The disease often appears early in life. Cystic fibrosis babies have very frequent digestive difficulties since the pancreas cannot provide enough digestive juice. This leads to malabsorption (poor ability to use nutrients) and malnutrition. Their skin loses large amounts of salt and they may sweat profusely. The lungs secrete a very thick (viscous) mucus that can obstruct airways, causing coughing, wheezing, and recurrent lung infections. Comprehensive and intensive therapy with health workers specialized in nursing, nutrition, physical therapy and respiratory therapy is essential for this problem.

Dr. Larry Lands, director of the cystic fibrosis clinic at McGill University in Montreal, aptly points out that inflammation is central to cystic fibrosis, that inflammation always precedes lung infection, and that lung infection almost inevitably follows severe inflammation. Continued inflammation depletes antioxidants and glutathione even more and a vicious circle ensues.


Endogenous deficiency of glutathione as the most likely cause of serious manifestations and death in patients with the novel coronavirus infection (COVID-19): a hypothesis based on literature data and own observations

Preprint (PDF Available) · April 2020 with 37,532 Reads 

Kursk State Medical University

Preprints and early-stage research may not have been peer reviewed yet.

Based on an exhaustive literature analysis and own observations, I proposed that glutathione deficiency is exactly the most plausible explanation for serious manifestation and death in COVID-19 infected patients. The major risk factors established for severe COVID-19 infection and relative glutathione deficiency found in COVID-19 infected patients with moderate-to-severe illness have converged me to two very important conclusions: (1) oxidative stress contributes to hyper-inflammation of the lung leading to adverse disease outcomes such as acute respiratory distress syndrome, multiorgan failure and death; (2) poor antioxidant defense due to endogenous glutathione deficiency as a result of decreased biosynthesis and/or increased depletion of glutathione is the most probable cause of increased oxidative damage of the lung, regardless which of the factors aging, chronic disease comorbidity, smoking or some others were responsible for this deficit. The hypothesis provides novel insights into the etiology and mechanisms responsible for serious manifestations of COVID-19 infection and justifies promising opportunities for effective treatment and prevention of the illness through glutathione recovering with N-acetylcysteine and reduced glutathione.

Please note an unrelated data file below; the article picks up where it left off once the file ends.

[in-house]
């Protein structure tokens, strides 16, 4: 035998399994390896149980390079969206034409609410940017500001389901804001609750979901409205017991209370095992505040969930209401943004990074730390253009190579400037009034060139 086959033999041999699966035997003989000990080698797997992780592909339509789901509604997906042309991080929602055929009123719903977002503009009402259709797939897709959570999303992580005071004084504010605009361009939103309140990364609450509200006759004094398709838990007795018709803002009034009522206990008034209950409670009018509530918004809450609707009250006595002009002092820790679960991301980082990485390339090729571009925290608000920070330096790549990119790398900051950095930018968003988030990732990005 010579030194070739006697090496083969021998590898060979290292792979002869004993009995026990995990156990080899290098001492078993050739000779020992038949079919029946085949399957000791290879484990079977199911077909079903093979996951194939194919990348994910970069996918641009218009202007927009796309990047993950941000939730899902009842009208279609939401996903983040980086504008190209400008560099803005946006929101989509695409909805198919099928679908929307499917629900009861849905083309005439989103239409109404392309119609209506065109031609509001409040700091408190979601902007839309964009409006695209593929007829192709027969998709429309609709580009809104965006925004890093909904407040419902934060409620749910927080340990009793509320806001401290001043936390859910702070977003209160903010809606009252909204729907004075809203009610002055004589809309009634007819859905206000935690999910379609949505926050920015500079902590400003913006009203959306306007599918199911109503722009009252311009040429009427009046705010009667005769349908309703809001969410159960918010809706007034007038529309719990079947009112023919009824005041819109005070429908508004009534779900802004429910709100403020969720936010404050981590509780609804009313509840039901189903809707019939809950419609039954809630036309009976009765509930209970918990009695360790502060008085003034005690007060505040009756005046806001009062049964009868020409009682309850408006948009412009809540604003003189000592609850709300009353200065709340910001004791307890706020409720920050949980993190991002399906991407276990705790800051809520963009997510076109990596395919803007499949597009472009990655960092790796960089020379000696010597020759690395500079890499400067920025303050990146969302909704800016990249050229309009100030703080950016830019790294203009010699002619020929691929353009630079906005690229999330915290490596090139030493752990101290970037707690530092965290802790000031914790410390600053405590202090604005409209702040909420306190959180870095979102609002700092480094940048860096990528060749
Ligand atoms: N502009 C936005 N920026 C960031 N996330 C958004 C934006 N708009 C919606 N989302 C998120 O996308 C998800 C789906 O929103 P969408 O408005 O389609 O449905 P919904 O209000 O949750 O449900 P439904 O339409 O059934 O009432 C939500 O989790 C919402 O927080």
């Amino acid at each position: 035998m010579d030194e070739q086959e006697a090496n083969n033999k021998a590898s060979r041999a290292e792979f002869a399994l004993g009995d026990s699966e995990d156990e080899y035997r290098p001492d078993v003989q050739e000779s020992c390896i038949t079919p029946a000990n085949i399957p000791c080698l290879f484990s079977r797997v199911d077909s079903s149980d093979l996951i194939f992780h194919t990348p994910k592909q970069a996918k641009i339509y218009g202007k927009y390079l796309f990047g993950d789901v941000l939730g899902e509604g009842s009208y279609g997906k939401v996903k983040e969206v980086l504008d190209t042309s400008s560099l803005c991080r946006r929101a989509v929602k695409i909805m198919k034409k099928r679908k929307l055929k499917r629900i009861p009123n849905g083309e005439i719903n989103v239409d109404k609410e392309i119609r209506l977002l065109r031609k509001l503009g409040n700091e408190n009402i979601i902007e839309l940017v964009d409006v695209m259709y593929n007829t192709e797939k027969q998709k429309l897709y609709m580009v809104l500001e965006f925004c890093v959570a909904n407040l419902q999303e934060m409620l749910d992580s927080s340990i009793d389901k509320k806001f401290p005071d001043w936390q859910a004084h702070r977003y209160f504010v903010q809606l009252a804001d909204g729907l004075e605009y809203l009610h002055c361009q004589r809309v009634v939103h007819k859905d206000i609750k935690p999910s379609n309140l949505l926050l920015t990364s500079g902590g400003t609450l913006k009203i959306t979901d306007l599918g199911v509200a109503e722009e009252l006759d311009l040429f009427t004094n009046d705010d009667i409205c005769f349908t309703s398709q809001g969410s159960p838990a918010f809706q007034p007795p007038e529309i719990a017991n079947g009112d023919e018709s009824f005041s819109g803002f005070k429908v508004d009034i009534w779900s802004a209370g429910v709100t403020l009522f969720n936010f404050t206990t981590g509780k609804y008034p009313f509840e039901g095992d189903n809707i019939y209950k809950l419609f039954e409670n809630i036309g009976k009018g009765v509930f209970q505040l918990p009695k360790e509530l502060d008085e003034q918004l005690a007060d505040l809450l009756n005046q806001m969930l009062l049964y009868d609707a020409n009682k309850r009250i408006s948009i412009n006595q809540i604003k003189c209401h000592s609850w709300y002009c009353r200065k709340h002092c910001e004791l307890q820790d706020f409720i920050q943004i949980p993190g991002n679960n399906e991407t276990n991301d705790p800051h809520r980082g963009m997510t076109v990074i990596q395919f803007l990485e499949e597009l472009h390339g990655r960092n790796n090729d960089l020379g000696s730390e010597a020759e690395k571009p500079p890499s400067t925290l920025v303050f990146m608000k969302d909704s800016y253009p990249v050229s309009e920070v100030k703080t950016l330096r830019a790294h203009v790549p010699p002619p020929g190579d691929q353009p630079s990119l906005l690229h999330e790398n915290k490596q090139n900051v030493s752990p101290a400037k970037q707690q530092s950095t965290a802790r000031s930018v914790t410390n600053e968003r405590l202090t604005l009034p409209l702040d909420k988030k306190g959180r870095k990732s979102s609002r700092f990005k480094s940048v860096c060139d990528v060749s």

Drugs NAC and OTC can raise glutathione levels, but their effects are short-lived. These pharmaceutical drugs also have little nutritional value. Whey proteins have excellent nutritional value but usually lack glutathione precursors. The ideal source of dietary cysteine should be natural, nutritional, bioactive, and undenatured and As many of you are aware, whey protein, especially whey protein isolates (over 90% protein), are sometimes referred to as the “perfect” proteins because they contain all the essential amino acids required for your body’s protein synthesis.

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The use of glutathione supplementation fights all kind of diseases from respiratory to auto immune to degenerative diseases.

Without question, the best type of preventive medicine is an optimized immune system, and a critical means to optimize it is by feeding it glutathione.

This is not the same glutathione that you see at the health food store. This is glutathione precursor. It’s very different because glutathione must be made inside your cells and the precursor is the food your cells   require to make its own glutathione as nature intended. That is the most natural and effective approach to boost your immune system.

It’s all natural with NO side effect. 

Want to know if this is for you? 

You can try it for only $10.00 (5-day sample)

Just send me a text here 703-895-0496 with the hashtag “sample” and I will send you a form to fill out, so I know where to send it.